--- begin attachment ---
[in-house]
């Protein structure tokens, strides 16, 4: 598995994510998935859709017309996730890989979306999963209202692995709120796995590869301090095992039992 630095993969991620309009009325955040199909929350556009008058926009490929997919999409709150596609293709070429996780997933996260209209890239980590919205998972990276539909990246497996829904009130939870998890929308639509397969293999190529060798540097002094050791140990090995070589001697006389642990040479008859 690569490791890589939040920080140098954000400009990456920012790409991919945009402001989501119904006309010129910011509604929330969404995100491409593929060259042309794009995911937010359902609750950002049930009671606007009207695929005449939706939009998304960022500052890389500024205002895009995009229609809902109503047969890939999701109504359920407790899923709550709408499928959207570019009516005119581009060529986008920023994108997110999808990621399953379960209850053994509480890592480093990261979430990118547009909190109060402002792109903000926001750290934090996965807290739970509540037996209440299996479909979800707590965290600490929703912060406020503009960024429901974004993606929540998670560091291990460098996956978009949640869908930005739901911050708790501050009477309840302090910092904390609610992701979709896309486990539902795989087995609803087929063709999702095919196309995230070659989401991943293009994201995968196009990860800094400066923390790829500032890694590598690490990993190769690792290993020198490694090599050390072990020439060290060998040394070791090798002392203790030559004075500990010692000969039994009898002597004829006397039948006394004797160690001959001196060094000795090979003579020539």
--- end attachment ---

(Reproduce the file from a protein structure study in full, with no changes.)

[in-house]
């Protein structure tokens, strides 16, 4: 598995994510998935859709017309996730890989979306999963209202692995709120796995590869301090095992039992 630095993969991620309009009325955040199909929350556009008058926009490929997919999409709150596609293709070429996780997933996260209209890239980590919205998972990276539909990246497996829904009130939870998890929308639509397969293999190529060798540097002094050791140990090995070589001697006389642990040479008859 690569490791890589939040920080140098954000400009990456920012790409991919945009402001989501119904006309010129910011509604929330969404995100491409593929060259042309794009995911937010359902609750950002049930009671606007009207695929005449939706939009998304960022500052890389500024205002895009995009229609809902109503047969890939999701109504359920407790899923709550709408499928959207570019009516005119581009060529986008920023994108997110999808990621399953379960209850053994509480890592480093990261979430990118547009909190109060402002792109903000926001750290934090996965807290739970509540037996209440299996479909979800707590965290600490929703912060406020503009960024429901974004993606929540998670560091291990460098996956978009949640869908930005739901911050708790501050009477309840302090910092904390609610992701979709896309486990539902795989087995609803087929063709999702095919196309995230070659989401991943293009994201995968196009990860800094400066923390790829500032890694590598690490990993190769690792290993020198490694090599050390072990020439060290060998040394070791090798002392203790030559004075500990010692000969039994009898002597004829006397039948006394004797160690001959001196060094000795090979003579020539």